You can either download one of the pre-built binaries or build the source code manually. Executables for Windows and Mac and other resources can be downloaded from Executables for Linux/Unix/BSD are available at Note that the COLMAP packages in the default repositories for Linux/Unix/BSD do not come with CUDA support, which requires manual compilation but is relatively easy on these platforms.

COLMAP can be used as an independent application through the command-line or graphical user interface. Alternatively, COLMAP is also built as a reusable library, i.e., you can include and link COLMAP against your own source code, as described further below.

Pre-built Binaries


For convenience, the pre-built binaries for Windows contain both the graphical and command-line interface executables. To start the COLMAP GUI, you can simply double-click the COLMAP.bat batch script or alternatively run it from the Windows command shell or Powershell. The command-line interface is also accessible through this batch script, which automatically sets the necessary library paths. To list the available COLMAP commands, run COLMAP.bat -h in the command shell cmd.exe or in Powershell.


The pre-built application package for Mac contains both the GUI and command-line version of COLMAP. To open the GUI, simply open the application and note that COLMAP is shipped as an unsigned application, i.e., when your first open the application, you have to right-click the application and select Open and then accept to trust the application. In the future, you can then simply double-click the application to open COLMAP. The command-line interface is accessible by running the packaged binary To list the available COLMAP commands, run -h.

Build from Source

COLMAP builds on all major platforms (Linux, Mac, Windows) with little effort. First, checkout the latest source code:

git clone

On Linux and Mac it is generally recommended to follow the installation instructions below, which use the system package managers to install the required dependencies. Alternatively, there is a Python build script that builds COLMAP and its dependencies locally. This script is useful under Windows and on a (cluster) system if you do not have root access under Linux or Mac.


Recommended dependencies: CUDA (at least version 7.X)

Dependencies from the default Ubuntu repositories:

sudo apt-get install \
    git \
    cmake \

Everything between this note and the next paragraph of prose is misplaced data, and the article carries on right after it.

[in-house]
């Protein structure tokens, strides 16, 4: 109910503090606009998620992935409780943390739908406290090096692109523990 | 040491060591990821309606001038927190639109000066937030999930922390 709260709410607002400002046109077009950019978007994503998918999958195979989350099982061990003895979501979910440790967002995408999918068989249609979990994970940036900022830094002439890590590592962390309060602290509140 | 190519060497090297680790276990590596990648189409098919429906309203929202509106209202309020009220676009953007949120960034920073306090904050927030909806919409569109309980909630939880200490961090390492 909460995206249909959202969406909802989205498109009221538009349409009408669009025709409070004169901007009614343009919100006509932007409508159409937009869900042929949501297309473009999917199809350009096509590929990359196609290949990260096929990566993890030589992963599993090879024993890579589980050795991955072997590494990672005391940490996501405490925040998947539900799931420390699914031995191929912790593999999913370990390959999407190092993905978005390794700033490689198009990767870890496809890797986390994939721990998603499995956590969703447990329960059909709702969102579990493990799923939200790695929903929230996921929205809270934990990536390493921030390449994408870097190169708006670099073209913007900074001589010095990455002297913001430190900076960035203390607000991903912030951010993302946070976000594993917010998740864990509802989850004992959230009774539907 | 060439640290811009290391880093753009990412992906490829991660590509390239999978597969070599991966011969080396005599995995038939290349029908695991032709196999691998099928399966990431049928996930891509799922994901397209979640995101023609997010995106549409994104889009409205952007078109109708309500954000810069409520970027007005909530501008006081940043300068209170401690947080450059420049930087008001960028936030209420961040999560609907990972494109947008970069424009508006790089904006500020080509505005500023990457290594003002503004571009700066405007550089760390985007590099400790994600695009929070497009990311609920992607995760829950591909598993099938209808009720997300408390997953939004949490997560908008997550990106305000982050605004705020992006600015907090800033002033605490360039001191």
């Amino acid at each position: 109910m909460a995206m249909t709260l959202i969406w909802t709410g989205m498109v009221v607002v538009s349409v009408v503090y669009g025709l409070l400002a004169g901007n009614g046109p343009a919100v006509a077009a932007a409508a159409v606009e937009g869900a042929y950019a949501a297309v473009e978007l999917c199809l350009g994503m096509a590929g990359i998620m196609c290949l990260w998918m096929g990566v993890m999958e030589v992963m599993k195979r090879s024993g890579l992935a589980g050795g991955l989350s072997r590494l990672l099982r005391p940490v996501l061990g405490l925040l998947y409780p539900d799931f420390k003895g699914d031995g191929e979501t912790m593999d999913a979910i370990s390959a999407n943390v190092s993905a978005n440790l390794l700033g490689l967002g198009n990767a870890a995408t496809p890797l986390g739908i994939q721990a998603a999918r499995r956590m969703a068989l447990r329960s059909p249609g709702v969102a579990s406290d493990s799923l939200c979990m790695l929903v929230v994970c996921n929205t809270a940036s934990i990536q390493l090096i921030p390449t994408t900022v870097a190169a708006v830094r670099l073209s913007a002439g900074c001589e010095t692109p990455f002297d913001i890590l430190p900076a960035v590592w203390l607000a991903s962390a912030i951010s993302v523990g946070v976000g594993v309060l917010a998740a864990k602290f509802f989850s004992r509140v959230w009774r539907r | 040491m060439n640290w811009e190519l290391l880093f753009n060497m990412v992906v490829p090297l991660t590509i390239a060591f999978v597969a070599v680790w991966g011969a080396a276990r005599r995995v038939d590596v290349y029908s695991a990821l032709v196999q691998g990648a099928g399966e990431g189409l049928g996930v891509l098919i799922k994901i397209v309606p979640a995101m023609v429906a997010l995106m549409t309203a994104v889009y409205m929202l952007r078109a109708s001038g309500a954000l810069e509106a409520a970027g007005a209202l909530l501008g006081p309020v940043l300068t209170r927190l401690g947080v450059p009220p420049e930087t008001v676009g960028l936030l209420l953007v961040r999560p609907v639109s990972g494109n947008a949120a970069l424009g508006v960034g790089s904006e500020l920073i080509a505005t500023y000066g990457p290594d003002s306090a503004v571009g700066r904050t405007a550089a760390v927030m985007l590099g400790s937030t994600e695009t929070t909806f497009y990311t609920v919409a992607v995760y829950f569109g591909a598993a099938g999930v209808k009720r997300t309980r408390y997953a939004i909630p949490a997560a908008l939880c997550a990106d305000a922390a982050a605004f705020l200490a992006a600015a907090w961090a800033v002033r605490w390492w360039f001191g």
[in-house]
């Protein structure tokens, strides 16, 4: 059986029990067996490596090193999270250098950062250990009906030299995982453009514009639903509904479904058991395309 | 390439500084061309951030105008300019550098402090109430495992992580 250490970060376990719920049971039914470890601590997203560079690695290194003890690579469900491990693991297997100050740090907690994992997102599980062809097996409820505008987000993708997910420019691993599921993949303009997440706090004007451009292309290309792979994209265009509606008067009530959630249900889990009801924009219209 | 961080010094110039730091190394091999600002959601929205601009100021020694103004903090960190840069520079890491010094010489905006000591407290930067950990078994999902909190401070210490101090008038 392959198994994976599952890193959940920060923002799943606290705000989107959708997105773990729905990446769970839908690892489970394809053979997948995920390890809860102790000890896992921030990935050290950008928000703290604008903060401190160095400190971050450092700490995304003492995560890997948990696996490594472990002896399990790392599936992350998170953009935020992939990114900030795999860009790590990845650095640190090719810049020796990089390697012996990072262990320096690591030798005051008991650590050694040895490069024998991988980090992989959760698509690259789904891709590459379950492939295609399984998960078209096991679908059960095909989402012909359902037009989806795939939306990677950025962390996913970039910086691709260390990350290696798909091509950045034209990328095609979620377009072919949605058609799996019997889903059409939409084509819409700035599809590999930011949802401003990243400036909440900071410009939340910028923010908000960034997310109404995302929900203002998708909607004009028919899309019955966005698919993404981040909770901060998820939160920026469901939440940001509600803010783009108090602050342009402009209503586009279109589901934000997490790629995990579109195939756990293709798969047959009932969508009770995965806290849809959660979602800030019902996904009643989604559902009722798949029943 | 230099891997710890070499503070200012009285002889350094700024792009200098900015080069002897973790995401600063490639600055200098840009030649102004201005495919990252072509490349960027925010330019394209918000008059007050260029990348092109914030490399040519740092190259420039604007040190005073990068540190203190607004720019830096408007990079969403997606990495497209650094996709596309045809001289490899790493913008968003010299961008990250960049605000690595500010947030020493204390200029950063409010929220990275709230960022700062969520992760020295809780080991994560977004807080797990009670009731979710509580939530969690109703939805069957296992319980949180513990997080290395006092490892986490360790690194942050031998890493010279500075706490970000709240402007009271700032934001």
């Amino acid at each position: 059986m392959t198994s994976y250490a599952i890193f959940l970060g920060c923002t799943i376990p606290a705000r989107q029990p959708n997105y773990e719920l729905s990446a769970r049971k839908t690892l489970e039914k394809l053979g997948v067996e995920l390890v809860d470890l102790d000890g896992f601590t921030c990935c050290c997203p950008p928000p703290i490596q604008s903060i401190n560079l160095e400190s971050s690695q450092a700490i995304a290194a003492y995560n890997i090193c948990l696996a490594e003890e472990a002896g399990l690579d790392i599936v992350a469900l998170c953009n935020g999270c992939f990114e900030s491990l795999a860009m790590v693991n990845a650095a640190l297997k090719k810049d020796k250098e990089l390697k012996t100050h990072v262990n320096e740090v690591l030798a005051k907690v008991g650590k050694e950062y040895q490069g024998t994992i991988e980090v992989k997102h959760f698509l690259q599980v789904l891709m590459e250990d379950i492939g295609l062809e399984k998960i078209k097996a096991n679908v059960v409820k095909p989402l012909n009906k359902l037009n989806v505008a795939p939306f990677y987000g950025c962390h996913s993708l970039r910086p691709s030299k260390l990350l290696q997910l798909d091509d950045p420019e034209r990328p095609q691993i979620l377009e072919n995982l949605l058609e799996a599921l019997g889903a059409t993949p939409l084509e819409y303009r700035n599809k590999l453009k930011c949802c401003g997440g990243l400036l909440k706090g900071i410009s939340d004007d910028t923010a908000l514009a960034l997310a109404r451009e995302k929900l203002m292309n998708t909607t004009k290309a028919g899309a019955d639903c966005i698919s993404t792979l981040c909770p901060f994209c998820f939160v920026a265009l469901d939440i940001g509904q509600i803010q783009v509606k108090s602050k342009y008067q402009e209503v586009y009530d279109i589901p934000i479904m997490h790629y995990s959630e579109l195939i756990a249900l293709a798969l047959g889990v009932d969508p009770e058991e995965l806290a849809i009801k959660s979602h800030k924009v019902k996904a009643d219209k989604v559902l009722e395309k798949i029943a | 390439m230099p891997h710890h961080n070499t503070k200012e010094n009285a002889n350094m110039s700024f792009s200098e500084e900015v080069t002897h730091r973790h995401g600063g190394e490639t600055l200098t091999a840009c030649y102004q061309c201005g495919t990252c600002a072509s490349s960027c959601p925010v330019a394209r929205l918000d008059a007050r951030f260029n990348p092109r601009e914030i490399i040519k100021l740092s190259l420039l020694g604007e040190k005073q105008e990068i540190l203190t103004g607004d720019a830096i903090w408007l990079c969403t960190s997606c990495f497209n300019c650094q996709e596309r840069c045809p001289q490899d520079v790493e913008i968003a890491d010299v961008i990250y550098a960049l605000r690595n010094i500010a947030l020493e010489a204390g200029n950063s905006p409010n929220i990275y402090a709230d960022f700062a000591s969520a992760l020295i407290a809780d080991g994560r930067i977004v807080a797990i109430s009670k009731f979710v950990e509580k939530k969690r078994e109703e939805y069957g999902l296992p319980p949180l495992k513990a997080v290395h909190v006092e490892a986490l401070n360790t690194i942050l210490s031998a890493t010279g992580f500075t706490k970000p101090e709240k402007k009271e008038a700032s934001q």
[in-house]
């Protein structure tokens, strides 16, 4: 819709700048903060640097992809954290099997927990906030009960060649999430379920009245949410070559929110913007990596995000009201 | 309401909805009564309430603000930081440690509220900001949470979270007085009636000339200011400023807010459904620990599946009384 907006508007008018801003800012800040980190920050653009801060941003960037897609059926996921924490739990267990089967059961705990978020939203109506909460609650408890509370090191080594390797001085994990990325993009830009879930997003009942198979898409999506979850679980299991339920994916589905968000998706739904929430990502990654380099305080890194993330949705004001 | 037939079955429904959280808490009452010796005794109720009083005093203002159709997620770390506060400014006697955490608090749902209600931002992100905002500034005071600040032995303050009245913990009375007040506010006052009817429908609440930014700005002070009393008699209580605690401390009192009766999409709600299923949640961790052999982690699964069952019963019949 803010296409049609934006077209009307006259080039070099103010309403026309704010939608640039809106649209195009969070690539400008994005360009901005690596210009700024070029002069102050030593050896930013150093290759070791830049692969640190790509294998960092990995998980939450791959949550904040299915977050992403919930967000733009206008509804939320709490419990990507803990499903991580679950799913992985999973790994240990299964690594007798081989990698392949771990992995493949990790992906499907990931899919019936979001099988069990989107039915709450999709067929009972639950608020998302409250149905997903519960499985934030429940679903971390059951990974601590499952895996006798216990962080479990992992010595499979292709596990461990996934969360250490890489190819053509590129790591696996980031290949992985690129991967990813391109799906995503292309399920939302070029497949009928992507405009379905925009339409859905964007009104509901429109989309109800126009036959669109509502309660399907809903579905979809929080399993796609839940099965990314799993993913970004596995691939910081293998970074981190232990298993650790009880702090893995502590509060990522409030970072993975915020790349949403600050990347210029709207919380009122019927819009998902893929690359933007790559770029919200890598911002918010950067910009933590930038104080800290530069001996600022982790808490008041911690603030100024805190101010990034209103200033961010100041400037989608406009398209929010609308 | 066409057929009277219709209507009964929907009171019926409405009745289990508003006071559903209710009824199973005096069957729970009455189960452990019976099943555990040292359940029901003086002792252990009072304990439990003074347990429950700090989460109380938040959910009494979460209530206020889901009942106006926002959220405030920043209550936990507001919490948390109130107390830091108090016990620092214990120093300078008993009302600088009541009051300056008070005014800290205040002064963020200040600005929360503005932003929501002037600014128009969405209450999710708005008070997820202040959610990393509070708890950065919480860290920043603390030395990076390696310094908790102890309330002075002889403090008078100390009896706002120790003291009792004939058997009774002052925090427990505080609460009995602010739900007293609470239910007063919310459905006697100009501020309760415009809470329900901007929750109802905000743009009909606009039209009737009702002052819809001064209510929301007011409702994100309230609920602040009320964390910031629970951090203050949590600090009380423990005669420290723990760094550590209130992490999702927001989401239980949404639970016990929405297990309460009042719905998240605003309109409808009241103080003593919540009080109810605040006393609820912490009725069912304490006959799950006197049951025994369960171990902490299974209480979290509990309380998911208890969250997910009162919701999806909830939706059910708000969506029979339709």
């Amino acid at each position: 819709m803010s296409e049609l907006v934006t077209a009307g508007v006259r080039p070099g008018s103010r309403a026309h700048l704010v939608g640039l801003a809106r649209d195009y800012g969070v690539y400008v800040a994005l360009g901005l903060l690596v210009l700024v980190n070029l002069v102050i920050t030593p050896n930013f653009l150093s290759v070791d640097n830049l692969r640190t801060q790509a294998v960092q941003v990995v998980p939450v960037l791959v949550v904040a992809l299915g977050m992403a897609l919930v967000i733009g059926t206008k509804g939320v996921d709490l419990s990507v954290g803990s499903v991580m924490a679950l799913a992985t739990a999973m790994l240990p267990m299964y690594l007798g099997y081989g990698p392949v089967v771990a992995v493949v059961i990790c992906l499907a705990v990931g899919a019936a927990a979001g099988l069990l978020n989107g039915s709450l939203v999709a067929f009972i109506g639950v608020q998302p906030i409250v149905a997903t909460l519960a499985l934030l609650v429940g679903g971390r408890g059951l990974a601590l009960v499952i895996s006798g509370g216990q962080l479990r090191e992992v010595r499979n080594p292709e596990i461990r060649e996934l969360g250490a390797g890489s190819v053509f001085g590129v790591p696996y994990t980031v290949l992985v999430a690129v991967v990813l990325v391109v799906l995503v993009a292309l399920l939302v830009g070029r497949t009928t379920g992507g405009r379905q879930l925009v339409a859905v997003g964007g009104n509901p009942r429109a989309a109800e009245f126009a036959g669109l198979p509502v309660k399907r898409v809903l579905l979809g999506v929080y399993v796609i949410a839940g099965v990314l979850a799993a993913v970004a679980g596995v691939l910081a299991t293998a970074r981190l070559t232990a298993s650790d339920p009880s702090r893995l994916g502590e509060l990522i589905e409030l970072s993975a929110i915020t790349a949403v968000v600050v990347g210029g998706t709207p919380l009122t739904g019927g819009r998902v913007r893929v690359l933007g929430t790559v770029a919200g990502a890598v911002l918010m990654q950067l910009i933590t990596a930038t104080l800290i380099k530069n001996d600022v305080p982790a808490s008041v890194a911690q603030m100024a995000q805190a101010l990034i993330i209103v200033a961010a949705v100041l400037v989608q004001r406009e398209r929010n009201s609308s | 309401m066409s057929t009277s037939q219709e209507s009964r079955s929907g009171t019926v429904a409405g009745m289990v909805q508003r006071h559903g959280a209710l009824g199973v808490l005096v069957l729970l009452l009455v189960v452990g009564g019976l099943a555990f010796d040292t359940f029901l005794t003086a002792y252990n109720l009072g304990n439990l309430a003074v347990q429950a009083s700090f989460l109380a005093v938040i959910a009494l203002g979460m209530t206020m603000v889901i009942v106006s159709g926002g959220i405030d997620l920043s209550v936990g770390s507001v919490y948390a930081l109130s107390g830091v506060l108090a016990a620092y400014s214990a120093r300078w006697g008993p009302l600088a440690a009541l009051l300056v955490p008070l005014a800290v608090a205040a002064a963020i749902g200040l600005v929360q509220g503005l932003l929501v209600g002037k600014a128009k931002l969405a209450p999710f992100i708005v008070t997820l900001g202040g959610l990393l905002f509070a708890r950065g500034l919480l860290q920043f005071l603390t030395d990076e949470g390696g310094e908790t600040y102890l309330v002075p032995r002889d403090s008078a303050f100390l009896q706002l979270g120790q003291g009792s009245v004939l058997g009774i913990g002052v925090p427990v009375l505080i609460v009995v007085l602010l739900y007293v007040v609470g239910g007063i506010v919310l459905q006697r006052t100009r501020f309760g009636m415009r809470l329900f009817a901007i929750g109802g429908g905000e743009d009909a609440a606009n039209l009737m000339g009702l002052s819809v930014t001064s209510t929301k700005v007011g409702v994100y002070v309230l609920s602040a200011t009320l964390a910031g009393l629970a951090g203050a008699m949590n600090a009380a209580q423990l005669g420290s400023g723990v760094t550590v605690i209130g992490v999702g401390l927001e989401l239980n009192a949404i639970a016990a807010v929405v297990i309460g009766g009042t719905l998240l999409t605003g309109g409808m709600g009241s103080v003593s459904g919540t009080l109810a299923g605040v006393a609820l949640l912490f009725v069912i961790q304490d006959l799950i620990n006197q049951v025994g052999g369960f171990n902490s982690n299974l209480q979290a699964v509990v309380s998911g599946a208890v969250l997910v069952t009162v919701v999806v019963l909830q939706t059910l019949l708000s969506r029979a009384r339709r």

ninja-build \
    build-essential \
    libboost-program-options-dev \
    libboost-filesystem-dev \
    libboost-graph-dev \
    libboost-system-dev \
    libeigen3-dev \
    libflann-dev \
    libfreeimage-dev \
    libmetis-dev \
    libgoogle-glog-dev \
    libgtest-dev \
    libsqlite3-dev \
    libglew-dev \
    qtbase5-dev \
    libqt5opengl5-dev \
    libcgal-dev \

Configure and compile COLMAP:

git clone
cd colmap
mkdir build
cd build
cmake .. -GNinja
sudo ninja install


colmap -h
colmap gui

To compile with CUDA support, also install Ubuntu’s default CUDA package:

sudo apt-get install -y \
    nvidia-cuda-toolkit \

Or, manually install latest CUDA from NVIDIA’s homepage. During CMake configuration specify CMAKE_CUDA_ARCHITECTURES as “native”, if you want to run COLMAP on your current machine only, “all”/”all-major” to be able to distribute to other machines, or a specific CUDA architecture like “75”, etc.

Under Ubuntu 16.04/18.04, the CMake configuration scripts of CGAL are broken and you must also install the CGAL Qt5 package:

sudo apt-get install libcgal-qt5-dev

Under Ubuntu 22.04, there is a problem when compiling with Ubuntu’s default CUDA package and GCC, and you must compile against GCC 10:

sudo apt-get install gcc-10 g++-10
export CC=/usr/bin/gcc-10
export CXX=/usr/bin/g++-10
export CUDAHOSTCXX=/usr/bin/g++-10
# ... and then run CMake against COLMAP's sources.


Dependencies from Homebrew:

brew install \
    cmake \
    ninja \
    boost \
    eigen \
    flann \
    freeimage \
    metis \
    glog \
    googletest \
    ceres-solver \
    qt5 \
    glew \
    cgal \

Configure and compile COLMAP: